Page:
“Have you ever wanted to invest yourself in something worthwhile? Have you ever wondered why your life seems to lack meaning or purpose? … If so, this book is for you. This book is about having a life that counts for something. It is about living to make a difference. Admit it. You’re a glory junkie. That’s why you like the 360o, between-the-legs, slam dunk, or that amazing hand-beaded formal gown, or the seven layer triple-chocolate mousse cake. You were hardwired by your Creator for a glory orientation. It is inescapable.
It’s in our genes. We’ll flock to a museum to see the Salvador Dali masterworks. We’ll wait in a ninety-minute line or a ride on the ultimate roller coaster. We’ll dream for days about the glory of the upcoming Thanksgiving feast. And we’ll work like crazy to achieve one glory moment in some area of our lives. We were simply made for glory, but not just the shadow glories of the created world. We were made for the one glory that is transcendent—the glory of God. When you rasp this, your life begins to make a difference.” – excerpt from A Quest for More, Paul David Tripp
“Arguably Tripp’s best work yet!”– Jeremy Lelek, President, Association of Biblical Counselors
Read chapter 1.
There is so much pressure to deal with in church planting. Pressure to get you target audience down, pressure to meet assessment guidelines, pressure to prove your call, pressure to win people to Christ, pressure to raise money, pressure to grow the church well, pressure to preach like a celebrity, pressure to serve your family, pressure to stay on top of culture, pressure to cultivate communion with God, and oh, the pressure of dealing with your own sin and inadequacy. Add to those items the weighty demands of shepherding eternal souls and the warlike attacks from Satan, and it is evident that church planters are faced with an incredibly diverse and inordinate sense of pressure. What to do?
Well, I am learning that I have to sort out my sources of pressure, the good from the bad. Some pressures must be rejected. “Grow your church” for example. I will never grow our church. Only God in Christ through the Spirit can do that. Yes, I am joyfully responsible for sharing, discussing, preaching, teaching, living the gospel, but I am not sovereign over the hearts of men. Only God can give new, believing hearts to old, broken, sin-encrusted men. So, while I should not bear the weight of regeneration, I am to carry the pressure of responsible, joyful witness. I must cast out negative, ungodly, christian cultural pressures and invite positive, godly, biblical ones. This requires prayerful reflection, cutting off my impulse to relieve the pressure through immediate action. Instead, I pray, confess, and receive grace to do what God has called me to do and repent from doing what God has not called me to do, like grow his Church.
This Christian website provides a good summary of the recent events and their consequences in Burma. They provide hard numbers on tortures, refugees, village destruction, etc. However, they also present hopeful solutions to various social and spiritual ills in Burma.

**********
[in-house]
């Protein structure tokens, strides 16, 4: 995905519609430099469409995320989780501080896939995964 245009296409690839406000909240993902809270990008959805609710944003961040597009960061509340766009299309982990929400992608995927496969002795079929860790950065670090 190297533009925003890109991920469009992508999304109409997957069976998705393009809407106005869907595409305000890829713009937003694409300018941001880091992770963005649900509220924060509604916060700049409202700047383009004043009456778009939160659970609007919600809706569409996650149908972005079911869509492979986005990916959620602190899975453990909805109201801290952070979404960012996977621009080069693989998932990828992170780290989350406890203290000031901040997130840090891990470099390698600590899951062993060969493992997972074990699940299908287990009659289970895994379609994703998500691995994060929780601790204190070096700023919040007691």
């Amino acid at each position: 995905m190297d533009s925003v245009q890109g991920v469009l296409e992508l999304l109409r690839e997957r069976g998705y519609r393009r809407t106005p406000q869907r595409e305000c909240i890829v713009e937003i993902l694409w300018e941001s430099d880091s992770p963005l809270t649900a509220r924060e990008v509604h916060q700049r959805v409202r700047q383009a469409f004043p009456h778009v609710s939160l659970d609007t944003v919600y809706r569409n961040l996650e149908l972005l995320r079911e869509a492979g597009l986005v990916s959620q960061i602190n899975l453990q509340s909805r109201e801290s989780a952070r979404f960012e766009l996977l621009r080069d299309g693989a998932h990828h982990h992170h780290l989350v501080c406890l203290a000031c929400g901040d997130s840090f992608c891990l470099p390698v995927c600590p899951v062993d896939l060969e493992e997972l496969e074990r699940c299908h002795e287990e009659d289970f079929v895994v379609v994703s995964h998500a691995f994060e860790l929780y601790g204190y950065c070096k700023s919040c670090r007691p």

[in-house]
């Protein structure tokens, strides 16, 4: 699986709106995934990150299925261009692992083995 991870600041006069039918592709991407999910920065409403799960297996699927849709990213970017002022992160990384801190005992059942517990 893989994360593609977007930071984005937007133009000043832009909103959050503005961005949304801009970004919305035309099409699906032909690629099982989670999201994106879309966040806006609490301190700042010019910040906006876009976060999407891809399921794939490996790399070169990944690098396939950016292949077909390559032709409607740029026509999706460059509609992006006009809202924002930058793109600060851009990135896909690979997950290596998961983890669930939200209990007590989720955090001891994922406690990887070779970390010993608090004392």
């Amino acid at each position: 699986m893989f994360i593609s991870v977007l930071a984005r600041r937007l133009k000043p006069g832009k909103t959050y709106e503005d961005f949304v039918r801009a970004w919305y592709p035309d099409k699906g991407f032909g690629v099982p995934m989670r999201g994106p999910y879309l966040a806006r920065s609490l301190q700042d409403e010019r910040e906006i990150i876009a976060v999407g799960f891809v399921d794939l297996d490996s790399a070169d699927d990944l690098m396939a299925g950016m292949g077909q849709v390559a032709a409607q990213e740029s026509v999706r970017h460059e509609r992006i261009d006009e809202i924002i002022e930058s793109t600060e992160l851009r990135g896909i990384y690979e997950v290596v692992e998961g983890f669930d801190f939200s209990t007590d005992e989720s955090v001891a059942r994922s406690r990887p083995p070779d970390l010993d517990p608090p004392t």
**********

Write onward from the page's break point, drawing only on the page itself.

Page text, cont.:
My earlier critique of Alan Hirsch’s book, The Forgotten Ways, was incomplete and imbalanced. Though there is too much self-coined jargon to wade through, making it a frustrating read, after the first half of the book there are some real gems. So while my earlier praise and critique stand, Hirsch is due more praise, especially from a church planter’s perspective.
The chapter on “Organic Systems” is very helpful. He nicely sets traditional churches in contrast to organic churches:
Planting a new church, or remissionalizing an existing one, in this approach isn’t primarily about buildings, worship services, size of congregations, and pastoral care, but rather about gearing the whole community around natural discipling friendships, worship as lifestyle, and mission in the context of everyday life. (p. 185)
Hirsch then proceeds to lay a theological foundation for why Organic, which is primarily rooted in allusions to the biblical doctrine of creation, especially as it pertains to the church. Noting organic metaphors such as living temples, vines, bodies, seeds, trees, etc. he argues that this imagery is not haphazard but latent with are intrinsically related to the essence of the church (180). Next, he rightly tethers this creation imagery to the triune Creator noting that “an organic image of church and mission is theologically richer by far than any mechanistic and institutional conceptions of church we might devise” (181).
After laying this foundation for Organic church, Hirsch develops insights based on his research and reflection on the nature and function of organic systems. I will briefly list them here: 1) Innate intelligence: trust the organic nature of the church 2) Life is interconnected: follow this impulse in community 3) Information brings change: free and guided information flow is vital to growth. 4) Adaptive change: constantly adapt and react to your environment.
In turn, he advocates building relational networks that have “viruslike growth.” More to come…